This is the first course of a two-semester sequence in Organic Chemistry and covers the core of how the chemical structure of organic compounds relates to chemical reactivity. We review fundamental chemistry concepts and then use basic principles to predict the reactivity of organic compounds. Our purpose is to understand how and why reactions occur rather than memorizing a large vocabulary of reactions. We will emphasize recognition of structural similarities and grouping by like processes so that the student achieves a coherent understanding of the basis of chemical reactivity. The course covers substitution, elimination and electrophilic addition processes.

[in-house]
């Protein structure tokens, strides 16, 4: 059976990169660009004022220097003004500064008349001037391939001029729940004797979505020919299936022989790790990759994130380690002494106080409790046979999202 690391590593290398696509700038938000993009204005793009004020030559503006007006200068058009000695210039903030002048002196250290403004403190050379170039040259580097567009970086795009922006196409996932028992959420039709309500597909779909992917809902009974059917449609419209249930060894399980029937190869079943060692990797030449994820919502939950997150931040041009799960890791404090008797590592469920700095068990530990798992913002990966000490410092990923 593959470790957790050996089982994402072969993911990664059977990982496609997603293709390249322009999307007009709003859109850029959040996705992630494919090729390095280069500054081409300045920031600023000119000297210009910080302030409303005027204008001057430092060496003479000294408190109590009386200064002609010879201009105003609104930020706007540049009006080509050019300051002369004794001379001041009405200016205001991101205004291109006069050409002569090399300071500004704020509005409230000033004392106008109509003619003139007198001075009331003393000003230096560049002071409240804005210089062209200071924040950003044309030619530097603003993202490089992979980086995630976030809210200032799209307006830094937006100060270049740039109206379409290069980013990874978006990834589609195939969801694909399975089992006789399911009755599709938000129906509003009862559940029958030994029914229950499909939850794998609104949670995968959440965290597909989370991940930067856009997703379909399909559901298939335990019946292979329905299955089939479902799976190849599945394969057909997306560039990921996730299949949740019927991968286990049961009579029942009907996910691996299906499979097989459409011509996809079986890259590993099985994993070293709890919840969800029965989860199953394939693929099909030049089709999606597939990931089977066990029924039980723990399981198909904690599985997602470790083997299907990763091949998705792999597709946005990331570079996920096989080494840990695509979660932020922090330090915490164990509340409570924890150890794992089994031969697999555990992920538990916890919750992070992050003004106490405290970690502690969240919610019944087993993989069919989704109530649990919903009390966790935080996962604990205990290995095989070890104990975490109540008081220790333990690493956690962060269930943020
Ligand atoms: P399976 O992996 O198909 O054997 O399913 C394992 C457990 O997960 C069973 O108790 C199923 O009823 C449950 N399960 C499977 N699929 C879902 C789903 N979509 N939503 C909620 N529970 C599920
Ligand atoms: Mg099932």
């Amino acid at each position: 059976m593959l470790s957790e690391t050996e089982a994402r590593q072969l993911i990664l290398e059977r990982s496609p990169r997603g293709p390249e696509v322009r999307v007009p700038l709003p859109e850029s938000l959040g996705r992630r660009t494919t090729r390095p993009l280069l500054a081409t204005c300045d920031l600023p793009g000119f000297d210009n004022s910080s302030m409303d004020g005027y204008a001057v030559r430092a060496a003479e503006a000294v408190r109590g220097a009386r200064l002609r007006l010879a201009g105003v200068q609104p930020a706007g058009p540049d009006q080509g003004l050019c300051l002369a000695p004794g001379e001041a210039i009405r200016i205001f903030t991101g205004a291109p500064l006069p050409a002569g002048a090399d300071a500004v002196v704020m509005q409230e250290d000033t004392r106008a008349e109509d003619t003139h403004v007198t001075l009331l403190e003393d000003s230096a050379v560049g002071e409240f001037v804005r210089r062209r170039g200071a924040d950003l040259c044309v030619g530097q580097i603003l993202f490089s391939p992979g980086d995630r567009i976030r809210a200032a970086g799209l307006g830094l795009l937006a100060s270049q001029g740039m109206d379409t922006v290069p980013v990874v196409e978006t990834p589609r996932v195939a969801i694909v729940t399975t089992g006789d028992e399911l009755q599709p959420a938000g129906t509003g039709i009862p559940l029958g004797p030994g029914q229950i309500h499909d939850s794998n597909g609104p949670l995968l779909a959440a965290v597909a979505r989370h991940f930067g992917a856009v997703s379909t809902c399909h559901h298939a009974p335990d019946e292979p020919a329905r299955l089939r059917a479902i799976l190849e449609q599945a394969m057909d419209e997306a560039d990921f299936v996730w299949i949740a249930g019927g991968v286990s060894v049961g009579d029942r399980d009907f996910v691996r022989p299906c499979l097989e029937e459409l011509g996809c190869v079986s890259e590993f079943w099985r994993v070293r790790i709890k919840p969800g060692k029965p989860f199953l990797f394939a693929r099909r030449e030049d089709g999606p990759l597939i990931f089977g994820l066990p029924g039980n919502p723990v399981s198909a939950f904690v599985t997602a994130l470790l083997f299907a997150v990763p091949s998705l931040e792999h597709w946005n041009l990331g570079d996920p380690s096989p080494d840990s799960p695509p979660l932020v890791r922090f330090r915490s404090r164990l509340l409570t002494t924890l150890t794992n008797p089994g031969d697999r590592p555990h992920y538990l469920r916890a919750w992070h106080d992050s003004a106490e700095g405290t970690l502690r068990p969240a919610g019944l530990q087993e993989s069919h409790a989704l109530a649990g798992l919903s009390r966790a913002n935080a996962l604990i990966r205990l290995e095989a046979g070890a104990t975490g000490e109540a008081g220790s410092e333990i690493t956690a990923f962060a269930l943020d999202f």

Organic II, Structure & Reactivity
This course continues the theme of how chemical structure relates to reactivity of organic compounds. The first part is the reactions of carbonyl compounds and carboxylic acid derivatives. The second part covers radical reactions, sugars, amino acids, and macromolecular chemistry.
Organic Chemistry Laboratory
This laboratory explores the preparation and characterization of organic compounds. We will also study a reaction in detail to explore the reaction mechanism. All students will have direct access to most research instrumentation.